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ATEX Mechanical Equipment Requirements

ATEX Compliance of Non-electrical Equipment

In most cases, compliance is demonstrated via a self-declaration route, and by creating a technical file of relevant information on the product to support this declaration. For example Ignition Hazard and clause by clause assessments against the applicable harmonised standards for Europe or dedicated standards for UK

We Are Here to Help!

From the very early days of ATEX up to the present day, I personally have helped hundreds of manufacturers of mechanical equipment ensure compliance of thousands of products. The below references provide an overview of the relevant conformity routes that your product may fall under.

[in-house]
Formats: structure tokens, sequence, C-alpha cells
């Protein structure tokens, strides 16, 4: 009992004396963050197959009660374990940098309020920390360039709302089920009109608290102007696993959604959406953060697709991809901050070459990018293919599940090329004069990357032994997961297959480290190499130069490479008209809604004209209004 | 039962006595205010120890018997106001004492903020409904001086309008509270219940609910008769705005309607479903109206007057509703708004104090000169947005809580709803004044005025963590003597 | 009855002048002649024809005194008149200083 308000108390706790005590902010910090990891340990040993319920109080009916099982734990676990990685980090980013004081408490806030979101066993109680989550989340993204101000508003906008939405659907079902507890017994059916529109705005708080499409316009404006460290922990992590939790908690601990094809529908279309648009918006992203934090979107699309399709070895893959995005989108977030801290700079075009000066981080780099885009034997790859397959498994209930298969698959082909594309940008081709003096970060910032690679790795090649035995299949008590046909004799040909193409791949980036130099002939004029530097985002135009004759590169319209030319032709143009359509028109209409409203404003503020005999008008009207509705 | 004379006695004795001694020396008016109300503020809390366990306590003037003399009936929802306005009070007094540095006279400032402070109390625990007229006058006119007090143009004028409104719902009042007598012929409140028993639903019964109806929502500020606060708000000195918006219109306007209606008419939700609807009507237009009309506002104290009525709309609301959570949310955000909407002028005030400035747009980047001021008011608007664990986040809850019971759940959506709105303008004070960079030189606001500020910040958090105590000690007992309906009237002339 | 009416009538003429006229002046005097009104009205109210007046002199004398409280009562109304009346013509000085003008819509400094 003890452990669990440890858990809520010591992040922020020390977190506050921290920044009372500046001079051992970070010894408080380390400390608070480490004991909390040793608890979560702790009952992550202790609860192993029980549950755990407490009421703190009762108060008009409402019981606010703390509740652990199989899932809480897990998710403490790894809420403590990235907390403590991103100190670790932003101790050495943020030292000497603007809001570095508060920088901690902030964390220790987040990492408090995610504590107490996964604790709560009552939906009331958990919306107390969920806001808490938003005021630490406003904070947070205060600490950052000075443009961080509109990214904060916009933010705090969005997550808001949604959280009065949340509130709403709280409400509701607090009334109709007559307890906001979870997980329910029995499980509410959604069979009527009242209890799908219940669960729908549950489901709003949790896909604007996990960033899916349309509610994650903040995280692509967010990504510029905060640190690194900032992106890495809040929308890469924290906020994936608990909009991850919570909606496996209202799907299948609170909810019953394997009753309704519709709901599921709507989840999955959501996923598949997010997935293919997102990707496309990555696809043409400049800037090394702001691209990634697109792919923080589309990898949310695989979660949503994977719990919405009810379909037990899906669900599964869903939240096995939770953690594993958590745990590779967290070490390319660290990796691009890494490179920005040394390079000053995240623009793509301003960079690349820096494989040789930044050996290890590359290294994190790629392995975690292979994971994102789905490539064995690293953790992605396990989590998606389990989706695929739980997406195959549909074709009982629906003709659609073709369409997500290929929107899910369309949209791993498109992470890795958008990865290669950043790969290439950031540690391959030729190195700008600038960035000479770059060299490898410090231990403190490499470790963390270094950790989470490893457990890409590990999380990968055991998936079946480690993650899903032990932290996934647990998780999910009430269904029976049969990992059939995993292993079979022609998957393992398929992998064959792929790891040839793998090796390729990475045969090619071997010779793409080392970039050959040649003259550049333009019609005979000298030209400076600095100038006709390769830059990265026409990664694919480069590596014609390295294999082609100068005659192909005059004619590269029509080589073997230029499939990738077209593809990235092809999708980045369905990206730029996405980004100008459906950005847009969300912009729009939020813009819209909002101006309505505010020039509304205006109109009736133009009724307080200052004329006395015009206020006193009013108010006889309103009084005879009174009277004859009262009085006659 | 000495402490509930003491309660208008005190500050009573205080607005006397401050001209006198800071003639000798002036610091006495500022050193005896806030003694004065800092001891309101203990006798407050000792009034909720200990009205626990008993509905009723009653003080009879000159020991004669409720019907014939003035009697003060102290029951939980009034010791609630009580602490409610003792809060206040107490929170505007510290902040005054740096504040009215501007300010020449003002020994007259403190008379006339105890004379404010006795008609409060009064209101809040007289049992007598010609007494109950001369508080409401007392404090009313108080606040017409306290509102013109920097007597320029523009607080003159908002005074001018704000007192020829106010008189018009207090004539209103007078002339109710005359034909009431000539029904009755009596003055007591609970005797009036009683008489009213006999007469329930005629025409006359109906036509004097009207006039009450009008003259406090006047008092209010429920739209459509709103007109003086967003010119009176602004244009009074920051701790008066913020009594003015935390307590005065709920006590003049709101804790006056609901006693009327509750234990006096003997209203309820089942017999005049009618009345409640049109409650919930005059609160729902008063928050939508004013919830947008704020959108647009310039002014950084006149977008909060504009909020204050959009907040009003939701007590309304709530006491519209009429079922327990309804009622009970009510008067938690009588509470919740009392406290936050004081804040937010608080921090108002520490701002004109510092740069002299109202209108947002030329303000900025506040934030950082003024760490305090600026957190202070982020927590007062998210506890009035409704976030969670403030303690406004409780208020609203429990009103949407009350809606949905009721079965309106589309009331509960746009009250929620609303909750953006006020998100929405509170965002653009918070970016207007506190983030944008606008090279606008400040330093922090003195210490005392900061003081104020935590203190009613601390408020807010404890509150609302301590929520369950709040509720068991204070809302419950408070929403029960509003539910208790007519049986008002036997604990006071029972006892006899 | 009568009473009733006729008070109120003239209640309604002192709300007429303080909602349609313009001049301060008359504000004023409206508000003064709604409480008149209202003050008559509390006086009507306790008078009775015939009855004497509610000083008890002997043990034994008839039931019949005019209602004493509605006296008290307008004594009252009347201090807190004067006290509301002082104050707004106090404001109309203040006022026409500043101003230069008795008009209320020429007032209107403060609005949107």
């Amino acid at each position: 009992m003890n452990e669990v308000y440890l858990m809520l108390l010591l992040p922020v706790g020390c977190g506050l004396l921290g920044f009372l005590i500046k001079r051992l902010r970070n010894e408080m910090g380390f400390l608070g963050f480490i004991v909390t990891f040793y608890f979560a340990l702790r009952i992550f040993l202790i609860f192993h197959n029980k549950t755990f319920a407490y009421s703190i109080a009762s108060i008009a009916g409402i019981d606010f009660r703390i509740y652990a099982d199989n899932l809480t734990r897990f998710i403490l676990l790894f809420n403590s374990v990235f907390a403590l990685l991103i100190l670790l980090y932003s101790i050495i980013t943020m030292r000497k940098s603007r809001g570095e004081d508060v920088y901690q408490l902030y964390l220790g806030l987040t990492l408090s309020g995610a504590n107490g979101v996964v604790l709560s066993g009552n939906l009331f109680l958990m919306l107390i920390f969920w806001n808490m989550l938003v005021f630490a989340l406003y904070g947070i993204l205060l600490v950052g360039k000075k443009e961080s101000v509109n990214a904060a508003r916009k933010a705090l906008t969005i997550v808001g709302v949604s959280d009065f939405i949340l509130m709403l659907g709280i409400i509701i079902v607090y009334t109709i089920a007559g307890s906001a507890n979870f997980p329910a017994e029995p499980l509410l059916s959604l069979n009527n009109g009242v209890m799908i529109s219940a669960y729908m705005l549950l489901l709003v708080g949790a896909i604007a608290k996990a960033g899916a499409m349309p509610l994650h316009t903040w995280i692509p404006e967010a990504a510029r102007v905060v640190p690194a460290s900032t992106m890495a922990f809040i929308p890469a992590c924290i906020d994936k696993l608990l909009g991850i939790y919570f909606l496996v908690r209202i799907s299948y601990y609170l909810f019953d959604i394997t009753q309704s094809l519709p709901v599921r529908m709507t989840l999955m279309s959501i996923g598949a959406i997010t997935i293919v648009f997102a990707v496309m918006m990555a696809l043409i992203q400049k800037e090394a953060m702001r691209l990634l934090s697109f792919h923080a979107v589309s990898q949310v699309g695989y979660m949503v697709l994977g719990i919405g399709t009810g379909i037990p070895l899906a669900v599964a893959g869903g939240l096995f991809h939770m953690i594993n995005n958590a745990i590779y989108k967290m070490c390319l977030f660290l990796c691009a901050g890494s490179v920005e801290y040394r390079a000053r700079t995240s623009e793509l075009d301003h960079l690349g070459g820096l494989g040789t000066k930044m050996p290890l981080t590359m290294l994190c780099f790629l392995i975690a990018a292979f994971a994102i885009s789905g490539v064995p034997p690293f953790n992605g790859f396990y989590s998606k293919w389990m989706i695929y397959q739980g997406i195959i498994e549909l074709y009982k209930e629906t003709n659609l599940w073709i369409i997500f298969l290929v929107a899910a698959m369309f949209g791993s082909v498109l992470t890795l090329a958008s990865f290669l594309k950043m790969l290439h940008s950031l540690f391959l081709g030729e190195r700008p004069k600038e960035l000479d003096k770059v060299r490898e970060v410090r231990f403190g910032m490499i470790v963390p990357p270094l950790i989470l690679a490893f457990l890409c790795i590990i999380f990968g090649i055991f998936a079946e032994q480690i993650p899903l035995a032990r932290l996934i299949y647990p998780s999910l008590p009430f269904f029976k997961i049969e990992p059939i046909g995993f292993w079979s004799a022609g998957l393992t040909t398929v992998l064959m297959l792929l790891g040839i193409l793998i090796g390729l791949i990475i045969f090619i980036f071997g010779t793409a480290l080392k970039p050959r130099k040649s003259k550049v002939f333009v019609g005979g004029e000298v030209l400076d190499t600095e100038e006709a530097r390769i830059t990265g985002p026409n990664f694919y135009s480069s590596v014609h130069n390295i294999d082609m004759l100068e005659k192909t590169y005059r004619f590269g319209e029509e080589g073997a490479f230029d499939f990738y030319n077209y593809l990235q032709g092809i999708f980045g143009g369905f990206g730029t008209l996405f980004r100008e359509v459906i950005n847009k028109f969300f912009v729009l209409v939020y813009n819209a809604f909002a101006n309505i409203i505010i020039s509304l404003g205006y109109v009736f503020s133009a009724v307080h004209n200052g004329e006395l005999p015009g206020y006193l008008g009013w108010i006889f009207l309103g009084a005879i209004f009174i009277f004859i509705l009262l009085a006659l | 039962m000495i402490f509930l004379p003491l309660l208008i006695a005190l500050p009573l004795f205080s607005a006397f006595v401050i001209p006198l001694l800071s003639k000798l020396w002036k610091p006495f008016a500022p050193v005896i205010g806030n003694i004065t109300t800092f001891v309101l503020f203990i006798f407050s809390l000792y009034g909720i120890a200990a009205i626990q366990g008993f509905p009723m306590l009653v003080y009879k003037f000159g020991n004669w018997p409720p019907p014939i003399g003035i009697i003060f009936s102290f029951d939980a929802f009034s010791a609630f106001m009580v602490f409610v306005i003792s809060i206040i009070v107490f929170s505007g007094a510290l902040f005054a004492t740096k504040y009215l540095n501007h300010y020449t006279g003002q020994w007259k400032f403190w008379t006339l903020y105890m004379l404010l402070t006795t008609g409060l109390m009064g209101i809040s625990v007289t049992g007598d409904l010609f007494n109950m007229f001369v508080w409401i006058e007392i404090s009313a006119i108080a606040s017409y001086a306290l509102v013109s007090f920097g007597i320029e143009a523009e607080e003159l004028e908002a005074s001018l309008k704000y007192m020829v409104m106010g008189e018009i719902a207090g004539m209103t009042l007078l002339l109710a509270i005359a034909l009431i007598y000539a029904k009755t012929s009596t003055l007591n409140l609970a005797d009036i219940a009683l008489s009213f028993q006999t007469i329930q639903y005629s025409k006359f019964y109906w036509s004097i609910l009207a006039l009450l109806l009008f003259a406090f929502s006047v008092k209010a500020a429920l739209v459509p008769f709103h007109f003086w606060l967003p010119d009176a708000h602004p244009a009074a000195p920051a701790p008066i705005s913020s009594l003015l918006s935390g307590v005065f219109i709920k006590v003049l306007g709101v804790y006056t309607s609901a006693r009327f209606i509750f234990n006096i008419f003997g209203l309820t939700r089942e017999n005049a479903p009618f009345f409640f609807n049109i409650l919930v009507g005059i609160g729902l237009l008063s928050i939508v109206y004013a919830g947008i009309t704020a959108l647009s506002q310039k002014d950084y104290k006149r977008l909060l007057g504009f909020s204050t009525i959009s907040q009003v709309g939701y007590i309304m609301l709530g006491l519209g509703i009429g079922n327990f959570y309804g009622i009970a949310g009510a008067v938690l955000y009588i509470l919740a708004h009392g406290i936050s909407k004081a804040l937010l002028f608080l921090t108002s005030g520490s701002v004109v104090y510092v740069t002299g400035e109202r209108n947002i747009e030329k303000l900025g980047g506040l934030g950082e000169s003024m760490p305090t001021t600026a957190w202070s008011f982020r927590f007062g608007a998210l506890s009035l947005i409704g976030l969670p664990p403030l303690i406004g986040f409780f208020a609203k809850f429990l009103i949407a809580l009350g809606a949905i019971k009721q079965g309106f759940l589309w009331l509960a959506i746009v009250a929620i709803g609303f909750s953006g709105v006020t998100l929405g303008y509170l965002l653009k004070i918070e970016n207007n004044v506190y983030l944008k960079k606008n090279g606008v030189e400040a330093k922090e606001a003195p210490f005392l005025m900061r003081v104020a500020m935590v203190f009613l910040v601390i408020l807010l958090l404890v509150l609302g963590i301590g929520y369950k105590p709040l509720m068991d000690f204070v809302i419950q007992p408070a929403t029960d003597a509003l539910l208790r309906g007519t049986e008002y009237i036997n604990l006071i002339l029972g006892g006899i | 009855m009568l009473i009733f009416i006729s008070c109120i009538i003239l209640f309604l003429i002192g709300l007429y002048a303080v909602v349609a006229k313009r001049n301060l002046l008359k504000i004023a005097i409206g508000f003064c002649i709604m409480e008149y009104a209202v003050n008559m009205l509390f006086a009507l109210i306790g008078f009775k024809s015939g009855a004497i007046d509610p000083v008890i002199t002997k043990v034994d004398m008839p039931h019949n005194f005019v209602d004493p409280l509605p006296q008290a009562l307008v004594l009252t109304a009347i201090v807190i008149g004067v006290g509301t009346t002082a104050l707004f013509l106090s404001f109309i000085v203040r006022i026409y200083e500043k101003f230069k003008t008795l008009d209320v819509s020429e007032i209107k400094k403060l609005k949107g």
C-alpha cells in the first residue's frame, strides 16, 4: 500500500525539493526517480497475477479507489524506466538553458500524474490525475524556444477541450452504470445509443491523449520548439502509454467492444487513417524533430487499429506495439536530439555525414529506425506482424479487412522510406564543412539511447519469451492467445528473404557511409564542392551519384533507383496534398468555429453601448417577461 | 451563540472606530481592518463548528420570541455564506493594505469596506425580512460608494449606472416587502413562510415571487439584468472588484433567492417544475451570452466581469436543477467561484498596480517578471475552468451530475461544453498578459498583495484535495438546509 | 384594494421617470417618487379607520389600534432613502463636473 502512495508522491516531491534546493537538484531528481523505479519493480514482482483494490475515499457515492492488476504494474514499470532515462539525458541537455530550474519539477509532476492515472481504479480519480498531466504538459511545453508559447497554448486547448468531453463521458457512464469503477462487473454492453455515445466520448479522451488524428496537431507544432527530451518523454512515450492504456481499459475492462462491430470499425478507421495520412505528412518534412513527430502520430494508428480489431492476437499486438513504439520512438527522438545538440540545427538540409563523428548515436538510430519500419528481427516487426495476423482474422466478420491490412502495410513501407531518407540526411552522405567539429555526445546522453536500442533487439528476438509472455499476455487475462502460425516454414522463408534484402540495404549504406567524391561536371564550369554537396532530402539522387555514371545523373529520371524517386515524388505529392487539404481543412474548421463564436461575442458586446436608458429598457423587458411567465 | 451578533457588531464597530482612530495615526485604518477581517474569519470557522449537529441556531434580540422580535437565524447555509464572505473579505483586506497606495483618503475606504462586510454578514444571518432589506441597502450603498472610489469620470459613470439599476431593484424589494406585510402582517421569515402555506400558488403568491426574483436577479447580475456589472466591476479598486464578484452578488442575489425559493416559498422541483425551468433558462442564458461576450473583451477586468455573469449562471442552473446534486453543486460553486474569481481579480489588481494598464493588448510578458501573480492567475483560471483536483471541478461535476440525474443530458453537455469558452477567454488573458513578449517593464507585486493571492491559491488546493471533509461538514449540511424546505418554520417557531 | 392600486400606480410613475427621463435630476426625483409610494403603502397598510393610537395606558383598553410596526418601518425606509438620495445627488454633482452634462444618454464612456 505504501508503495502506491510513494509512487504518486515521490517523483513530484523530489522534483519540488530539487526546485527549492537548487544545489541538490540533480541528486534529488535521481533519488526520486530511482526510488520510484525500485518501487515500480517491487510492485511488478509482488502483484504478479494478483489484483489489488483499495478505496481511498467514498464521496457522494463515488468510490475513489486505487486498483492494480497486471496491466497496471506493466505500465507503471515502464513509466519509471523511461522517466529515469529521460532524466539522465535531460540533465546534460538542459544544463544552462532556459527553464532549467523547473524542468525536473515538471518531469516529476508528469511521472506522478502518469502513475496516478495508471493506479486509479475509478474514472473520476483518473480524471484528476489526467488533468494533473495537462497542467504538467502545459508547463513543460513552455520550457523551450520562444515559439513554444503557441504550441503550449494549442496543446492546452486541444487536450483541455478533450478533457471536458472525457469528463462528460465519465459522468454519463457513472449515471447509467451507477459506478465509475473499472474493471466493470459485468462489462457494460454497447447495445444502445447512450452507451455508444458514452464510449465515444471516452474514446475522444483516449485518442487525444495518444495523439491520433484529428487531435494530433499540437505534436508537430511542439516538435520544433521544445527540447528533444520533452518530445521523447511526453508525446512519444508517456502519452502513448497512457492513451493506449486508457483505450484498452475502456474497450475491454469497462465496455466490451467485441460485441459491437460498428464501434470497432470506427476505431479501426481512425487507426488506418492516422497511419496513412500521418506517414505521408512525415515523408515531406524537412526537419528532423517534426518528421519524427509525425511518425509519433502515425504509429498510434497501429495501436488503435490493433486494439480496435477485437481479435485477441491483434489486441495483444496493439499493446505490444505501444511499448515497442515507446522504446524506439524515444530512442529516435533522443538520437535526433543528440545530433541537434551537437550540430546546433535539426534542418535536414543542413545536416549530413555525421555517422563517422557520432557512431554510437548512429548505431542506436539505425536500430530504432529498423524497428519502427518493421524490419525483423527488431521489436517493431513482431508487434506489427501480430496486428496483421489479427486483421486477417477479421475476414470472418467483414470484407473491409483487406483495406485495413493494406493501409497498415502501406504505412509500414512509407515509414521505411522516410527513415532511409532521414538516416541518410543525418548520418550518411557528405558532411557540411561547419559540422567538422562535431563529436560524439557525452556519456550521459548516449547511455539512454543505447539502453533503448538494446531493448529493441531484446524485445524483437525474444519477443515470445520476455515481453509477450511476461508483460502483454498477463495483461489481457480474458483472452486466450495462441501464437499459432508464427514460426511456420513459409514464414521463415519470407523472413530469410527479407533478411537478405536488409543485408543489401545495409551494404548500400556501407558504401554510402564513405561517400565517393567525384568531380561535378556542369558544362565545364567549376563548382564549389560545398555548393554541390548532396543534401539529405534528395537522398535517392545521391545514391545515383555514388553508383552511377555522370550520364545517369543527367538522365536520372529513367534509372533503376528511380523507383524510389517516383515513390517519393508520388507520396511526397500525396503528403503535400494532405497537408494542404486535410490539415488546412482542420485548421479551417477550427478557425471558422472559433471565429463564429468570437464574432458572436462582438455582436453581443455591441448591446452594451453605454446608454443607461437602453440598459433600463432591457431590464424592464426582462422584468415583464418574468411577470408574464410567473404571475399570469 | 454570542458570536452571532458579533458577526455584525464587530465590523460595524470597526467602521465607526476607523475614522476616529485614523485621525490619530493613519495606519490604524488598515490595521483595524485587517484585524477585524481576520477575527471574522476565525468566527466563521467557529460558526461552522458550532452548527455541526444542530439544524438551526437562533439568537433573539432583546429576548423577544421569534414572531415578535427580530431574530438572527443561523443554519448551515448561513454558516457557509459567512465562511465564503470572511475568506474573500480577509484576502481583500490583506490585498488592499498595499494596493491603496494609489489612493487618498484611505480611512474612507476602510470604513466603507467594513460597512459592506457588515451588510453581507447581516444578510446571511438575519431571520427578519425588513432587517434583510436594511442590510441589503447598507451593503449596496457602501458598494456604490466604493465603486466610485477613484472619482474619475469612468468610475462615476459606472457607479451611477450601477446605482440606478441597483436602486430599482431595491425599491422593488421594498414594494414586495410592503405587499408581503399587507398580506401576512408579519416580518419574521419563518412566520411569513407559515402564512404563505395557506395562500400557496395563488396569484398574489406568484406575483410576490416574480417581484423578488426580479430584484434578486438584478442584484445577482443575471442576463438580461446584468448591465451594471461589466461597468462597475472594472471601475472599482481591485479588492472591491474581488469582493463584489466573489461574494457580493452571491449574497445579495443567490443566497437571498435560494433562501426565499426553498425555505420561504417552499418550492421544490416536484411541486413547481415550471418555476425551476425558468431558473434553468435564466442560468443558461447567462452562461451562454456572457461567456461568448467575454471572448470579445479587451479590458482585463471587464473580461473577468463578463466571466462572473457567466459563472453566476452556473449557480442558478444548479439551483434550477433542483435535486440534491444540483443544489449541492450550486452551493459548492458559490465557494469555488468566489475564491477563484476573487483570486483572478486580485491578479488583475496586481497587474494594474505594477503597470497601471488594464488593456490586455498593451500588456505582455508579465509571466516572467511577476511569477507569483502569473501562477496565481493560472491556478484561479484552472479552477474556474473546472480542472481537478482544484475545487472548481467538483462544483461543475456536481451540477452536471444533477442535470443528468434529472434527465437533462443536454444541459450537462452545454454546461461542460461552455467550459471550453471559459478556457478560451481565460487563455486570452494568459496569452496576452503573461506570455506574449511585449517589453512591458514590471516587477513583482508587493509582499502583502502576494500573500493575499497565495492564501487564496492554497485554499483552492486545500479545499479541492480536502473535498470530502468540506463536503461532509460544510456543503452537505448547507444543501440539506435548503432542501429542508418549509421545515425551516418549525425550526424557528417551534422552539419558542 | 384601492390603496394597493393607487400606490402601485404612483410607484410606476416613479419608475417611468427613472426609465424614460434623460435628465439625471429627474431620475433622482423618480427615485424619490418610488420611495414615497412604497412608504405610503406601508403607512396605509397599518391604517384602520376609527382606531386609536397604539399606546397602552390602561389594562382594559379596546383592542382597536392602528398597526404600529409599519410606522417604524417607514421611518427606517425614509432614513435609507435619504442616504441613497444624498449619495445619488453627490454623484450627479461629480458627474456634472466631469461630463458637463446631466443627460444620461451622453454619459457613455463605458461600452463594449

In most cases, there is no legal requirement for a Notified Body to check or review compliance as the responsibility to ensure compliance falls solely on the manufacturer. We can however, as an independent compliance body, support you in this process, by producing an ignition hazard assessment and conducting the review against the applicable standards and packaging the information in one detailed compliance report so you can store the document with the other technical file information giving you piece of mind that your documentation is correct. We even supply a Declaration of Conformity for you to sign or we can review the technical file once it’s complete, and give advice on any discrepancies before you store the technical file (see technical documentation contents below)